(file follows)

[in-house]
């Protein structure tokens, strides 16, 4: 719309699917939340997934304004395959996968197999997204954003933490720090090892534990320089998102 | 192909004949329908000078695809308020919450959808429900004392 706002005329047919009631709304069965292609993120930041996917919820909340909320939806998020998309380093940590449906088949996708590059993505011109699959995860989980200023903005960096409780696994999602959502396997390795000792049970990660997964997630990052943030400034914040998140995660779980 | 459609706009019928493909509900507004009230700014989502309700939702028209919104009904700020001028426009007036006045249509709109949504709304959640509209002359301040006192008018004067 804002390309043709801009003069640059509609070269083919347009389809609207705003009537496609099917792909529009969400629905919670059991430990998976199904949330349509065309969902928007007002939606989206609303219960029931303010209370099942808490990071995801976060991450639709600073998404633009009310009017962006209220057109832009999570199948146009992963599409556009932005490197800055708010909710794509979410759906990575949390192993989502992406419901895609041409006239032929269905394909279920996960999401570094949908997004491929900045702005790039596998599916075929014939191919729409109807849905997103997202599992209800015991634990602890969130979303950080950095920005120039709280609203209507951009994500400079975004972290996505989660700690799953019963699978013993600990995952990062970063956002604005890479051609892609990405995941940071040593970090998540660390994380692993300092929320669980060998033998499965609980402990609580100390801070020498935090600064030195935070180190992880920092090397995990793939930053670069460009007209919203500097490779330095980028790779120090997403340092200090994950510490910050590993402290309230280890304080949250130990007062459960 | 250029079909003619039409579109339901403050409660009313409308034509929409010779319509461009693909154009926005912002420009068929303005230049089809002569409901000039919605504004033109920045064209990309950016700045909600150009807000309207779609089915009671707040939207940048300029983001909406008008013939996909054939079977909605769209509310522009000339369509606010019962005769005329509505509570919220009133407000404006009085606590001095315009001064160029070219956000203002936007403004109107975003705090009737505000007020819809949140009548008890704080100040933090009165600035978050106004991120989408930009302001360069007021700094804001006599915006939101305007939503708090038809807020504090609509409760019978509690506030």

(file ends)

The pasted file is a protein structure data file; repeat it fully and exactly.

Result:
[in-house]
């Protein structure tokens, strides 16, 4: 719309699917939340997934304004395959996968197999997204954003933490720090090892534990320089998102 | 192909004949329908000078695809308020919450959808429900004392 706002005329047919009631709304069965292609993120930041996917919820909340909320939806998020998309380093940590449906088949996708590059993505011109699959995860989980200023903005960096409780696994999602959502396997390795000792049970990660997964997630990052943030400034914040998140995660779980 | 459609706009019928493909509900507004009230700014989502309700939702028209919104009904700020001028426009007036006045249509709109949504709304959640509209002359301040006192008018004067 804002390309043709801009003069640059509609070269083919347009389809609207705003009537496609099917792909529009969400629905919670059991430990998976199904949330349509065309969902928007007002939606989206609303219960029931303010209370099942808490990071995801976060991450639709600073998404633009009310009017962006209220057109832009999570199948146009992963599409556009932005490197800055708010909710794509979410759906990575949390192993989502992406419901895609041409006239032929269905394909279920996960999401570094949908997004491929900045702005790039596998599916075929014939191919729409109807849905997103997202599992209800015991634990602890969130979303950080950095920005120039709280609203209507951009994500400079975004972290996505989660700690799953019963699978013993600990995952990062970063956002604005890479051609892609990405995941940071040593970090998540660390994380692993300092929320669980060998033998499965609980402990609580100390801070020498935090600064030195935070180190992880920092090397995990793939930053670069460009007209919203500097490779330095980028790779120090997403340092200090994950510490910050590993402290309230280890304080949250130990007062459960 | 250029079909003619039409579109339901403050409660009313409308034509929409010779319509461009693909154009926005912002420009068929303005230049089809002569409901000039919605504004033109920045064209990309950016700045909600150009807000309207779609089915009671707040939207940048300029983001909406008008013939996909054939079977909605769209509310522009000339369509606010019962005769005329509505509570919220009133407000404006009085606590001095315009001064160029070219956000203002936007403004109107975003705090009737505000007020819809949140009548008890704080100040933090009165600035978050106004991120989408930009302001360069007021700094804001006599915006939101305007939503708090038809807020504090609509409760019978509690506030």